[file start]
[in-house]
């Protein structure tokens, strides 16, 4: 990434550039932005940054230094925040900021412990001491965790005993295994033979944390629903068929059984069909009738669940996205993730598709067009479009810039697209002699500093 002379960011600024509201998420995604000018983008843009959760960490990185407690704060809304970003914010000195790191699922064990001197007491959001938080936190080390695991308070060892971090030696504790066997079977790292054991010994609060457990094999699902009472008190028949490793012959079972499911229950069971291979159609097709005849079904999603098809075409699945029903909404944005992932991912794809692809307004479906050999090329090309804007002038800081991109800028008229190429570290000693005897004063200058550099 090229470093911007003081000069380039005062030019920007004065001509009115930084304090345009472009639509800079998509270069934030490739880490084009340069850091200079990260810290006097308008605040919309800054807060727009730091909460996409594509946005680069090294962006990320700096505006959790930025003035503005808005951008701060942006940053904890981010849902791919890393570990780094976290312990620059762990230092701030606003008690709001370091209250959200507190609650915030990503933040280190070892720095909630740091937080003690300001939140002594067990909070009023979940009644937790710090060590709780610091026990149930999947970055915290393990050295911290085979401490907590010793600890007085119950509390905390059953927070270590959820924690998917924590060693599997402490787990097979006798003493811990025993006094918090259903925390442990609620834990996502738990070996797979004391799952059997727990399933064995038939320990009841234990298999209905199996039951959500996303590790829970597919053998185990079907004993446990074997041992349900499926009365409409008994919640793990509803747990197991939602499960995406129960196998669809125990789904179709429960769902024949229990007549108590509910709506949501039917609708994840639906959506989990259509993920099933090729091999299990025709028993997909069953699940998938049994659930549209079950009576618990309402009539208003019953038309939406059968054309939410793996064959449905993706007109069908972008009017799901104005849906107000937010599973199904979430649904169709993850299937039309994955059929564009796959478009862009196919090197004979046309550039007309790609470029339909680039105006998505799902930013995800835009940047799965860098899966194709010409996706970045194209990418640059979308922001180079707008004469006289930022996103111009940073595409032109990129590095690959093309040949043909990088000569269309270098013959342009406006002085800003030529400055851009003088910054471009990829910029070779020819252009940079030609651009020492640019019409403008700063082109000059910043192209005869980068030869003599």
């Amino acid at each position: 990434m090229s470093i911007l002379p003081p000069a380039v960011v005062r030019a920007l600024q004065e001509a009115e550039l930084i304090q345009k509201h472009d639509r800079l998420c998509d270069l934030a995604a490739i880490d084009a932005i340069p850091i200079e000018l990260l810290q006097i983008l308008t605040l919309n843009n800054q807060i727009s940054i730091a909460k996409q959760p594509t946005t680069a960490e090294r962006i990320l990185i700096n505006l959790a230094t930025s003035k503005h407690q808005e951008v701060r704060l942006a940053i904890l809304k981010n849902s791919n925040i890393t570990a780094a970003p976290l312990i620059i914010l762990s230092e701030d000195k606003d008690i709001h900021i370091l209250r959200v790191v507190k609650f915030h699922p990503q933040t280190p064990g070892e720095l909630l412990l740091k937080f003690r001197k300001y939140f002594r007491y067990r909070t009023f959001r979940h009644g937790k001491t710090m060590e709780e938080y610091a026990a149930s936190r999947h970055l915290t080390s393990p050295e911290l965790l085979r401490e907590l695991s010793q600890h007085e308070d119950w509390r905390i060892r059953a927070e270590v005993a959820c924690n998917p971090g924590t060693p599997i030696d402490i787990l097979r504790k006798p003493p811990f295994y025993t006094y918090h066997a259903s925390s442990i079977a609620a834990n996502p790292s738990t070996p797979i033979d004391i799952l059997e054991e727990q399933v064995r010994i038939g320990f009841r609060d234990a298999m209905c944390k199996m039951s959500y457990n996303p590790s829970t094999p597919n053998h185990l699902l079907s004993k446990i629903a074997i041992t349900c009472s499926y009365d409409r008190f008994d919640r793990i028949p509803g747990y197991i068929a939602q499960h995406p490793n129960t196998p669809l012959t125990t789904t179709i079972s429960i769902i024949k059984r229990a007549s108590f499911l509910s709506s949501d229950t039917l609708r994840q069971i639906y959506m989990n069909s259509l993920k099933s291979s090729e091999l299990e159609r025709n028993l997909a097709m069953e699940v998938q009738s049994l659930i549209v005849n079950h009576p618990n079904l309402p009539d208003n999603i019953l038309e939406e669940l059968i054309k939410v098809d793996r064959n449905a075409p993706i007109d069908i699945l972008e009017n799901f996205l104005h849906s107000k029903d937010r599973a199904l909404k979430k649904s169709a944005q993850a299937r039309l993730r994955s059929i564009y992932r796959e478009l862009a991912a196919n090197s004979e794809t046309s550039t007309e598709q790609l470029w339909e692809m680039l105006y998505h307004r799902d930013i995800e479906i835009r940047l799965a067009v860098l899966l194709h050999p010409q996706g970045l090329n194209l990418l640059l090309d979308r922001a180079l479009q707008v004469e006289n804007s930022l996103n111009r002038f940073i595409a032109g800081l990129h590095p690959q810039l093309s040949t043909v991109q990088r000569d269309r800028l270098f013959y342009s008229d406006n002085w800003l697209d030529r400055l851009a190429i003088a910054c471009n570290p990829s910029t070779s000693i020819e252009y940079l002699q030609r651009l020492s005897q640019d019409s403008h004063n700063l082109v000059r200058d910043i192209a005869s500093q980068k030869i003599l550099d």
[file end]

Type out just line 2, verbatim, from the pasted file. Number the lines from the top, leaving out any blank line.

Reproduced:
């Protein structure tokens, strides 16, 4: 990434550039932005940054230094925040900021412990001491965790005993295994033979944390629903068929059984069909009738669940996205993730598709067009479009810039697209002699500093 002379960011600024509201998420995604000018983008843009959760960490990185407690704060809304970003914010000195790191699922064990001197007491959001938080936190080390695991308070060892971090030696504790066997079977790292054991010994609060457990094999699902009472008190028949490793012959079972499911229950069971291979159609097709005849079904999603098809075409699945029903909404944005992932991912794809692809307004479906050999090329090309804007002038800081991109800028008229190429570290000693005897004063200058550099 090229470093911007003081000069380039005062030019920007004065001509009115930084304090345009472009639509800079998509270069934030490739880490084009340069850091200079990260810290006097308008605040919309800054807060727009730091909460996409594509946005680069090294962006990320700096505006959790930025003035503005808005951008701060942006940053904890981010849902791919890393570990780094976290312990620059762990230092701030606003008690709001370091209250959200507190609650915030990503933040280190070892720095909630740091937080003690300001939140002594067990909070009023979940009644937790710090060590709780610091026990149930999947970055915290393990050295911290085979401490907590010793600890007085119950509390905390059953927070270590959820924690998917924590060693599997402490787990097979006798003493811990025993006094918090259903925390442990609620834990996502738990070996797979004391799952059997727990399933064995038939320990009841234990298999209905199996039951959500996303590790829970597919053998185990079907004993446990074997041992349900499926009365409409008994919640793990509803747990197991939602499960995406129960196998669809125990789904179709429960769902024949229990007549108590509910709506949501039917609708994840639906959506989990259509993920099933090729091999299990025709028993997909069953699940998938049994659930549209079950009576618990309402009539208003019953038309939406059968054309939410793996064959449905993706007109069908972008009017799901104005849906107000937010599973199904979430649904169709993850299937039309994955059929564009796959478009862009196919090197004979046309550039007309790609470029339909680039105006998505799902930013995800835009940047799965860098899966194709010409996706970045194209990418640059979308922001180079707008004469006289930022996103111009940073595409032109990129590095690959093309040949043909990088000569269309270098013959342009406006002085800003030529400055851009003088910054471009990829910029070779020819252009940079030609651009020492640019019409403008700063082109000059910043192209005869980068030869003599």